P. 0. Box 65 Li0
St. George's '10 4
GRENADA NEWSLETTER FOR WEEK ENDING AUGUST 31ST 1974
ASSASSINATION PLOT ?
Mr Maurice Bishop, Joint Coordinating Secretary of Grenada's
Jewel Movement (NJM), told a Press Conference this week that
his organisation had had reliable information from three
independent sources that Prime Minister Eric Gairy was active
plotting to assassinate the leaders of NJM.
Bishop said, "With our experience of Gairy, and remembering 1
"Battle of St. George's" (January 21st 1974) when my father,
Rupert Bishop, was murdered, this threat to the leadership ol
NJM cannot be taken lightly".
It is now part of Grenada's history, brought out by the Duffi
Commission of Inquiry,/that peaceful citizens have been brute
on direct orders from the Prime Minister and he called on
Gronadians to prepare themselves for "a new murderous wave at
to be launched".
Bishop emphasised that NJM was not prepared to advocate violL
to bring down the Government, but he recognized that "substar
pockets of Grenadians were beginning to see that the day may
coming when revolutionary violence will have to be used to cc
the reactionary violence of a Fascist Government"
SECONDARY SCHOOL CRISIS IN GRENADA
Grenada Newsletter leek Ending 31.3.j7
are run by Religious Denominations and are dapcenJuint on fine
grants from Government. Over the past three years, paymc
these grants has been delayed frequently, forcing some schoc
borrow money in order to keep their doors open and creating
difficulties for all Secondary School Boards of Management.
This year, the situation has worsened. Only three Seconc
Schools have received any financial aid from Government and,
addition, Government has not paid the tuition fees of over (
Government Scholarship Winners now attending Denominational
Secondary Schools. As a result, these schools are in sej
financial difficulties, it is not certain whether all will 1
for the coming Christmas term, and it is clear that, in the
absence of Government financial aid, the tuition fees charge
k those that do reopen will have to be increased considerably.
A recent meeting was held by the Governing Dodias of Assistc
Secondary Schools with Honourable John lorris, Minister of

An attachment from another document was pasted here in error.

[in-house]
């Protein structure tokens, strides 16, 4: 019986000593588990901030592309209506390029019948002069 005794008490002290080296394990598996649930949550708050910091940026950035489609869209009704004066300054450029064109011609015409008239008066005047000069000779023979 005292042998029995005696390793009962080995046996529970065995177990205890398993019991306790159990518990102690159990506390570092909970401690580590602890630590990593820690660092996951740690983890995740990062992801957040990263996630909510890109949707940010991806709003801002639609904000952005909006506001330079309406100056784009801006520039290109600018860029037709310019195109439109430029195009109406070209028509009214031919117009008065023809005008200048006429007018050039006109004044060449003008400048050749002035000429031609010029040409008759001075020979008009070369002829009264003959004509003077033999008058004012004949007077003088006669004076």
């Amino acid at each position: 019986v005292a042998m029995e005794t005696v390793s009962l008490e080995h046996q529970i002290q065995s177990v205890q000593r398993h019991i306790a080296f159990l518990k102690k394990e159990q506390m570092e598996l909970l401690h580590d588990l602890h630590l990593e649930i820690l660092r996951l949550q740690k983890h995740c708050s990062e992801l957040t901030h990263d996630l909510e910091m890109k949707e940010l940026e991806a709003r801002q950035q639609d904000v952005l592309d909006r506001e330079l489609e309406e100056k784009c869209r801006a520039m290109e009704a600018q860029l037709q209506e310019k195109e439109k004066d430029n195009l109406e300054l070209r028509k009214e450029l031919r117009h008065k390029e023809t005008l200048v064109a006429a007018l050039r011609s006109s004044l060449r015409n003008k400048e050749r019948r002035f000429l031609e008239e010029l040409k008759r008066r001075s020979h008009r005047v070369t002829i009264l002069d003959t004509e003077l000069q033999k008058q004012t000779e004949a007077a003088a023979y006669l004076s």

Education, but this failed to produce any ray of hope.
Mr Morris told the meeting that the decision rested with the
Minister of Finance as to whether Government would make fine
grants to Secondary Schools. The Liinister warned, howevw
that if it was decided to make grants, no school would be
considered for assistance unless it complied with certain
Government regulations. These are that at the opening or
close of the school day, the pledge to the flag must be rec:
and the National Anthem sung. People actively engaged ir
politics must not be employed as teachers. Teachers and
students must, respectively, wear a uniform andan acceotablE
. Alaistetr Jiuyh
Grenad .'.-.:. .tt : .'. -.-,._ 3'. .._-
NUTMEG bOARB ELECTIOUj VALID
His Lordship Judge Eria Bishop delivered this weak his judgcr:
in a case brought by Mr Paul Richards, a nutmeg producer, age
the inard of Managem.'nt of thie Grnadn Cooperative Nutmeg
In hiL plea to the Court, Mr Richards hod asked that the recc
election of the Board of MEnagement of the Association be deo
null and void and that an injunction bV issued restraining tl
3oard from performing any functions.
i ,_,-. S ^ g
Iain case was heard before Ar Justice Bishop sotie six wesks i
end judgeromnt was reserved. Delivering his jugaement *;
Judge bishop said that the plaintiff, ilr Richards, had, on t'
occasions, succeeded in disrupting the logitiante Goneral 'io
of the Association held to elect new crErd of -lanagnmant.
On the third occasion, however, the Assuciation had succeed
holding its meeting and a Board had boon elected.
His Lordship declared that the election had been conducted
according to 1-w and established precedent end ho declined t
issue mn injunction restraining the Ba rd from performing it
Mr Richards was ordered to pay his own costs and those of th
:Meiibnrs of the Joard against whom hn had brought the action.